After being betrayed to the law by one of his henchmen, a bandit leader seeks to avenge himself.

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Cast

Complete credited cast:
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Joseph Singleton ...
Jack Richardson ...
Richard Headrick ...
The Little Feller (as Master Richard Headrick)
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Storyline

Outlaw Black Deering leads a band of desperadoes, but decides to give up the bandit life. Agreeing to go on one last job with his gang, he is captured when his henchman Jordan betrays the gang for the reward. Deering escapes and determines to avenge himself on Jordan. Written by Jim Beaver <jumblejim@prodigy.net>

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Genres:

Western

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Release Date:

15 April 1920 (USA)  »

Also Known As:

A vámsorompó  »

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(tinted)

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1.33 : 1
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Did You Know?

Quotes

Woman: They may call you Black Deering, but by God, you're white!
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Connections

Featured in Golden Saddles, Silver Spurs (2000) See more »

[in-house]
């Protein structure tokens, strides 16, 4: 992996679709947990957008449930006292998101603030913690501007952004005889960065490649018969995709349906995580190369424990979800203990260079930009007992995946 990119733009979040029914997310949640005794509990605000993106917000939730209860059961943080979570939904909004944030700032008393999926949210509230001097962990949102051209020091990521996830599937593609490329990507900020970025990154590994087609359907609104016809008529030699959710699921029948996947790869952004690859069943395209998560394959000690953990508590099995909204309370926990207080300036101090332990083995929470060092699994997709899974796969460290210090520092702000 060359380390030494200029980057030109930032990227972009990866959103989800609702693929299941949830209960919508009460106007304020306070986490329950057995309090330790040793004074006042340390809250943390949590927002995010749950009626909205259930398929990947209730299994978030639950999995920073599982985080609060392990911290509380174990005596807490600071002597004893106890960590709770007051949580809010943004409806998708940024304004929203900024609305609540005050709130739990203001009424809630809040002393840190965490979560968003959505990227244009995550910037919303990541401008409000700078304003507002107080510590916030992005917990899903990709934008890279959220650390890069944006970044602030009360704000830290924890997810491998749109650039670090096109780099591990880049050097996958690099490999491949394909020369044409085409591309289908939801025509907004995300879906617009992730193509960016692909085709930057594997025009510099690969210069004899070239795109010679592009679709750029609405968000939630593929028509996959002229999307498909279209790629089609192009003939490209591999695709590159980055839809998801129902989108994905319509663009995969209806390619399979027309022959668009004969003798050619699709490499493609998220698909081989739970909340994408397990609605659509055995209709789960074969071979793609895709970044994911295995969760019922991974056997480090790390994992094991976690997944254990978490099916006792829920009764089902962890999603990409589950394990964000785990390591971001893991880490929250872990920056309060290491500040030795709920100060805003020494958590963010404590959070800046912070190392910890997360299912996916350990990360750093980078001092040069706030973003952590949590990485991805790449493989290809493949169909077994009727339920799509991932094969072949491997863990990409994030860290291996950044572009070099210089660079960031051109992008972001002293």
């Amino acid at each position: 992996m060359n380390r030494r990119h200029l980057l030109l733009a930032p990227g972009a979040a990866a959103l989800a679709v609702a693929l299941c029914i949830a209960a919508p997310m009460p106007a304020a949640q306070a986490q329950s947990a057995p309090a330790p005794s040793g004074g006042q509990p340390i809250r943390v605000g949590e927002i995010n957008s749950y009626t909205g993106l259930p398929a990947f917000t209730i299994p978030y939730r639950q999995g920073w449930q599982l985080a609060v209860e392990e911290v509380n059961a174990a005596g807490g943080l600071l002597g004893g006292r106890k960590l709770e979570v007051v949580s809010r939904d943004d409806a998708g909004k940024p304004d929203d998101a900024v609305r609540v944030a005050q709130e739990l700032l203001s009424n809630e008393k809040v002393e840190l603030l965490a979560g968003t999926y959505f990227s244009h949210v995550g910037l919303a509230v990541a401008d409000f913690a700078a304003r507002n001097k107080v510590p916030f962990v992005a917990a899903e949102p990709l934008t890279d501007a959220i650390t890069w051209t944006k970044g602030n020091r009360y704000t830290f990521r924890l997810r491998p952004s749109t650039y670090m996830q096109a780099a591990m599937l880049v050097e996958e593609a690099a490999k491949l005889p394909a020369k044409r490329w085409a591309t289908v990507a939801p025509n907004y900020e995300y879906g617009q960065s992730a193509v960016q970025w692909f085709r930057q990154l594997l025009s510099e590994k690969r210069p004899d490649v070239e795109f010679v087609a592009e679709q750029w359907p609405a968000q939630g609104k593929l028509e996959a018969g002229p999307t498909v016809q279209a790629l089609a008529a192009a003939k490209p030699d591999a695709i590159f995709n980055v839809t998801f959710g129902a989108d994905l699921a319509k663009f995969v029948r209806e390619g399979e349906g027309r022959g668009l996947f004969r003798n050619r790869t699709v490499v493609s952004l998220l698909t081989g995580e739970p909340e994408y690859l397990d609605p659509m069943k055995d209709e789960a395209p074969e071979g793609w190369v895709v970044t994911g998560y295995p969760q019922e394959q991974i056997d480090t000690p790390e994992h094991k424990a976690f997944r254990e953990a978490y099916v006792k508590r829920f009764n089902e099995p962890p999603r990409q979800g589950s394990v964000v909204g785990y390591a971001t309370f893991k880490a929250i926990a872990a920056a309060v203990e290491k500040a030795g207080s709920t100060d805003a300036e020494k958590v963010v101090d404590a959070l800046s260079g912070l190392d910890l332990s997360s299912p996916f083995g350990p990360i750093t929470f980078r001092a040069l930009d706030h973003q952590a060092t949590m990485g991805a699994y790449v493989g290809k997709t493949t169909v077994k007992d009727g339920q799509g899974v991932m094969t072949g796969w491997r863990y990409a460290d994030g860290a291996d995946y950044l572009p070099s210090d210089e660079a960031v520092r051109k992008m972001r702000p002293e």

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User Reviews

 
Dark and morally complicated western long before the days of Clint Eastwood
27 May 2015 | by (United States) – See all my reviews

The idea that westerns were all sweetness and light until the 50s and 60s falls apart when you examine the work of William S. Hart in the 1910s and early 1920s. He aimed for a general realism in his films and often played antiheroes who weren't above thievery, murder, and even rape before they discovered redemption in the second or third act. Of course, these films are also old-fashioned in their sense of old-fashioned religiosity and (usually but not always) passive heroines, but their grittier nature does make them ripe for critical re-evaluation, at least in my opinion.

The Toll Gate (1920) is a fine film, an ideal entryway into Hart's oeuvre. While there's nothing earthshaking from a technical point of view, its morally conflicted protagonist, a bandit leader constantly struggling to abandon the vagabond's life only to be pulled back by economic necessity or the allure of vengeance upon the man who betrayed him to the law, makes the story fascinating. Hart can be wooden at times, but for the most part, he is a restrained but powerful actor. Equaling him is the leading lady Anna Q. Nilsson, who, though stuck in a rather passive role, puts a great deal of subtlety into her character.

Worthwhile viewing and deserves rediscovery.


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